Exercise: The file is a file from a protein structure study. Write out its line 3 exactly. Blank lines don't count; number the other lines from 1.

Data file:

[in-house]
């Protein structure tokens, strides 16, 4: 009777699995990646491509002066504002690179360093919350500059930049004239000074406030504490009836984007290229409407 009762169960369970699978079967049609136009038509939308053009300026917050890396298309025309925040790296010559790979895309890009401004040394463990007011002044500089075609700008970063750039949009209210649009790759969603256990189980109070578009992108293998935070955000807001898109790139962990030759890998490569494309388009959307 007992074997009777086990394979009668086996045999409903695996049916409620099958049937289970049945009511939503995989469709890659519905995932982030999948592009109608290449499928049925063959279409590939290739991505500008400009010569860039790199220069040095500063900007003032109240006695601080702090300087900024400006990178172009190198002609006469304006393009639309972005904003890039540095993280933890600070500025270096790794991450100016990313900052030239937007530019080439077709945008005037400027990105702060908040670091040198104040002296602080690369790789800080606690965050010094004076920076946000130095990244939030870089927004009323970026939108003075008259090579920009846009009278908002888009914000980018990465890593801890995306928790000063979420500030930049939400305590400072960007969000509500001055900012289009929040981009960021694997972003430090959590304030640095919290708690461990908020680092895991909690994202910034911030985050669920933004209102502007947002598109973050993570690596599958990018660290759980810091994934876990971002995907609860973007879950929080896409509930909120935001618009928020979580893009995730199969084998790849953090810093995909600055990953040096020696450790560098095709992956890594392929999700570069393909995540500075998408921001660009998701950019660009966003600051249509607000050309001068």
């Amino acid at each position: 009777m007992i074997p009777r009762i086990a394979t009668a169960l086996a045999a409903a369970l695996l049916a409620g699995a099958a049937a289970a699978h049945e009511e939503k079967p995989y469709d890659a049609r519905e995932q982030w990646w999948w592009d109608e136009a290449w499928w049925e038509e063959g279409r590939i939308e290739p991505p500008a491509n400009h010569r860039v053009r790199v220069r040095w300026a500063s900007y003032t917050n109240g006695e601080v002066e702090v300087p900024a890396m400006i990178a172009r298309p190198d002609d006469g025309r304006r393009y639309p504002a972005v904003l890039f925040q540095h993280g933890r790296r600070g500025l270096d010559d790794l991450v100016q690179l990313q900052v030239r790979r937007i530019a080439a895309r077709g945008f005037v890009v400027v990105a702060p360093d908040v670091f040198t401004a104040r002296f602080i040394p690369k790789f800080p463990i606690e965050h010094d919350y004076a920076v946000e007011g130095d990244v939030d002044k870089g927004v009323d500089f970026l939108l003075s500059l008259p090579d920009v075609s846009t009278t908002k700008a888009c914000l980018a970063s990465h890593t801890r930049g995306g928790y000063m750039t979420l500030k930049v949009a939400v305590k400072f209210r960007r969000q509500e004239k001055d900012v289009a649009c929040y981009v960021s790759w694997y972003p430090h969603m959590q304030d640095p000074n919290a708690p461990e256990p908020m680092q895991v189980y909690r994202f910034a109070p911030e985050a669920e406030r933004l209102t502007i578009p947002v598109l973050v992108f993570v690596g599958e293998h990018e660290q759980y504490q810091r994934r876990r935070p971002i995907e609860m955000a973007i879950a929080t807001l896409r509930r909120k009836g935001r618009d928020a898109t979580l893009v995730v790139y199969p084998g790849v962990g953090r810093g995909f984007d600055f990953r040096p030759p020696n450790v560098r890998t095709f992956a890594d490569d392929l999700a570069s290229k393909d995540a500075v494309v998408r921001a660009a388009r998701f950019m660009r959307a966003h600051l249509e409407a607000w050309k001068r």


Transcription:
């Amino acid at each position: 009777m007992i074997p009777r009762i086990a394979t009668a169960l086996a045999a409903a369970l695996l049916a409620g699995a099958a049937a289970a699978h049945e009511e939503k079967p995989y469709d890659a049609r519905e995932q982030w990646w999948w592009d109608e136009a290449w499928w049925e038509e063959g279409r590939i939308e290739p991505p500008a491509n400009h010569r860039v053009r790199v220069r040095w300026a500063s900007y003032t917050n109240g006695e601080v002066e702090v300087p900024a890396m400006i990178a172009r298309p190198d002609d006469g025309r304006r393009y639309p504002a972005v904003l890039f925040q540095h993280g933890r790296r600070g500025l270096d010559d790794l991450v100016q690179l990313q900052v030239r790979r937007i530019a080439a895309r077709g945008f005037v890009v400027v990105a702060p360093d908040v670091f040198t401004a104040r002296f602080i040394p690369k790789f800080p463990i606690e965050h010094d919350y004076a920076v946000e007011g130095d990244v939030d002044k870089g927004v009323d500089f970026l939108l003075s500059l008259p090579d920009v075609s846009t009278t908002k700008a888009c914000l980018a970063s990465h890593t801890r930049g995306g928790y000063m750039t979420l500030k930049v949009a939400v305590k400072f209210r960007r969000q509500e004239k001055d900012v289009a649009c929040y981009v960021s790759w694997y972003p430090h969603m959590q304030d640095p000074n919290a708690p461990e256990p908020m680092q895991v189980y909690r994202f910034a109070p911030e985050a669920e406030r933004l209102t502007i578009p947002v598109l973050v992108f993570v690596g599958e293998h990018e660290q759980y504490q810091r994934r876990r935070p971002i995907e609860m955000a973007i879950a929080t807001l896409r509930r909120k009836g935001r618009d928020a898109t979580l893009v995730v790139y199969p084998g790849v962990g953090r810093g995909f984007d600055f990953r040096p030759p020696n450790v560098r890998t095709f992956a890594d490569d392929l999700a570069s290229k393909d995540a500075v494309v998408r921001a660009a388009r998701f950019m660009r959307a966003h600051l249509e409407a607000w050309k001068r």